P. Senthil Saravana Durai, Mumbai

IT sector

IT was shocking to read that the IT sector in the country is seriously on the decline (Cover Story, June 23). A spate of lay-offs, job cuts and forced resignations in major IT companies in the last two to three years show that all is not well with the industry. The lucrative salaries and perks that were on offer in the sector all these years have suddenly vanished into thin air.

It is sad that there has been no intervention from the government to rein in the IT companies that treat employees badly. A pliant government at the Centre has emboldened these companies to indulge in open “hire and fire” of employees. The failure on the part of the employees to organise themselves has also not helped the situation.

J. Anantha Padmanabhan, Tiruchi, Tamil Nadu

Cow slaughter

WHY are extrajudicial groups taking the law into their own hands in the name of cow protection (“In the name of cattle protection”, June 23)? Immediately after Pehlu Khan was lynched in Alwar, Jaipur’s sub-divisional officer made the statement that he did not give permission for cattle transport. He might have said this fearing he would be targeted by vigilante groups. Even in the current climate, bovine protection should be the business of State governments, not vigilantes.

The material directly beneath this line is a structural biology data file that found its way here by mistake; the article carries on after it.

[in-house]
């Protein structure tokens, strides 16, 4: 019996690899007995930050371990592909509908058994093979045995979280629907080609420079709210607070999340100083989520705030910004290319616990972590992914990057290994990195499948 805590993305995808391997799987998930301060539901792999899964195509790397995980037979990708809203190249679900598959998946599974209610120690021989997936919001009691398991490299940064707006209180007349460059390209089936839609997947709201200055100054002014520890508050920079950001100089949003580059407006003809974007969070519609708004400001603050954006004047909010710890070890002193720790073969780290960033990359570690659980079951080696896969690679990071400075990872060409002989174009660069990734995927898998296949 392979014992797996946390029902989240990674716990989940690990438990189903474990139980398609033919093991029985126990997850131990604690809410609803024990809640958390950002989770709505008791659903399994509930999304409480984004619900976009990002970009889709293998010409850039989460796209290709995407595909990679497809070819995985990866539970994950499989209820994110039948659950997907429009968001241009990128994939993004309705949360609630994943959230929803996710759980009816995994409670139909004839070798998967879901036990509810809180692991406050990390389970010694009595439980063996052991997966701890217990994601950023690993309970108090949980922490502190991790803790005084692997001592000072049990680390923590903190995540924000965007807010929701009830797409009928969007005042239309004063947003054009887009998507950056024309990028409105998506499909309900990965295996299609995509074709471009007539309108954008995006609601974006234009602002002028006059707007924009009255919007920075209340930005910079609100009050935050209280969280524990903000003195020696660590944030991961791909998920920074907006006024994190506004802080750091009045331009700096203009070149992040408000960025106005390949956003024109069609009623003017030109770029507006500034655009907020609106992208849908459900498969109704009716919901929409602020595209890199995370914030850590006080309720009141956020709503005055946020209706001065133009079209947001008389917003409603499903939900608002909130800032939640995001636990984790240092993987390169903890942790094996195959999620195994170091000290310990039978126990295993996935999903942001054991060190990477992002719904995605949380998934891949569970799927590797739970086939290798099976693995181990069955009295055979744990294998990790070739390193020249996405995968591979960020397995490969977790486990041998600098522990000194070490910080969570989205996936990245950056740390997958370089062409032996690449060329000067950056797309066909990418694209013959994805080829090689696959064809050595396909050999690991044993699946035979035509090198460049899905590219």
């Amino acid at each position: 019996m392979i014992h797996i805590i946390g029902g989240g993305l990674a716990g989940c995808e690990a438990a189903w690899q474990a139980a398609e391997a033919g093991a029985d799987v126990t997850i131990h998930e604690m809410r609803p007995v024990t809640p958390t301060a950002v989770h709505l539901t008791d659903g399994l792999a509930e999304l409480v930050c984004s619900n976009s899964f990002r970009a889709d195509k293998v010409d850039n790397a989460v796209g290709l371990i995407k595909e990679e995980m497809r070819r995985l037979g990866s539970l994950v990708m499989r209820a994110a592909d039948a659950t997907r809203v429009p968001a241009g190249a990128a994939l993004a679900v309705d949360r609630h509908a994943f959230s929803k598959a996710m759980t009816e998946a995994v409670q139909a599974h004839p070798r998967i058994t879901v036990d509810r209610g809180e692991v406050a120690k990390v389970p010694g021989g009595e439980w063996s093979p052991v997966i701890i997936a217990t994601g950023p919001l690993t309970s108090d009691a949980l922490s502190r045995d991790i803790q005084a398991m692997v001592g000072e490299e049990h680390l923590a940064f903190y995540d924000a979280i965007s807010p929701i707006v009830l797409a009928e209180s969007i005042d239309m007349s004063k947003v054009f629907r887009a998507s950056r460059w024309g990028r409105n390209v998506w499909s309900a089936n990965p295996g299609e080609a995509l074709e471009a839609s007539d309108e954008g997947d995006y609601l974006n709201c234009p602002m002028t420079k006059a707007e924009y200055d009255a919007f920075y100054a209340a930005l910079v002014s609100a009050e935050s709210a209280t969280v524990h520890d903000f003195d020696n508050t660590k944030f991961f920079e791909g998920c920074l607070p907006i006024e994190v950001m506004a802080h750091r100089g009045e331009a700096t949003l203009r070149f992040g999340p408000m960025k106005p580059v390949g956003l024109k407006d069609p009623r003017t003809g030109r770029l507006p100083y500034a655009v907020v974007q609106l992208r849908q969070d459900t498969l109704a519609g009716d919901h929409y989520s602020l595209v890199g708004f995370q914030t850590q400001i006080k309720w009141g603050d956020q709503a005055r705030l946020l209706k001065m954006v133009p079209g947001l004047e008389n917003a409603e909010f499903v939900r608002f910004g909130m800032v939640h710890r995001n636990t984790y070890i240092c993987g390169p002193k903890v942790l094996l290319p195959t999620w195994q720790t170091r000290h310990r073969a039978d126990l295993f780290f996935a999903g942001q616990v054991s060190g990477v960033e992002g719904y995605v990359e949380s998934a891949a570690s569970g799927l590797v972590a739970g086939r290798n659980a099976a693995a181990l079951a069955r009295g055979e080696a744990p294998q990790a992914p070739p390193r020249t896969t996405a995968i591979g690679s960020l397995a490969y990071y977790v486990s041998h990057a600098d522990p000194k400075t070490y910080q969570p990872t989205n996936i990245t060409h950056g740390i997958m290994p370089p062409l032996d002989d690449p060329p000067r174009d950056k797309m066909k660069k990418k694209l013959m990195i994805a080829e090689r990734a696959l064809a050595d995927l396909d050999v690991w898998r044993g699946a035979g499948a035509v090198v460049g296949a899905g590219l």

K.P. Rajan, Mumbai

KFD

THE article “Beware of the ticks of Kyasanur” (June 23) was excellent (except for one error: transovarian transmission of Kyasanur forest disease (KFD) has been shown only experimentally in the laboratory and not naturally). I was one of the earliest investigators of KFD. The article was timely since KFD is one of the neglected tropical diseases that has reappeared in many parts of the Western Ghats and is causing many deaths. Since the disease is tick transmitted,it spreads slowly (unlike mosquito-borne diseases) and there are not many deaths (the disease will attract greater attention from the authorities only if there are a large number of deaths, as occurred in 1957). The question is whether any research is being undertaken to find out the natural reservoirs of the virus.

P.K. Rajagopalan, Chennai

Manchester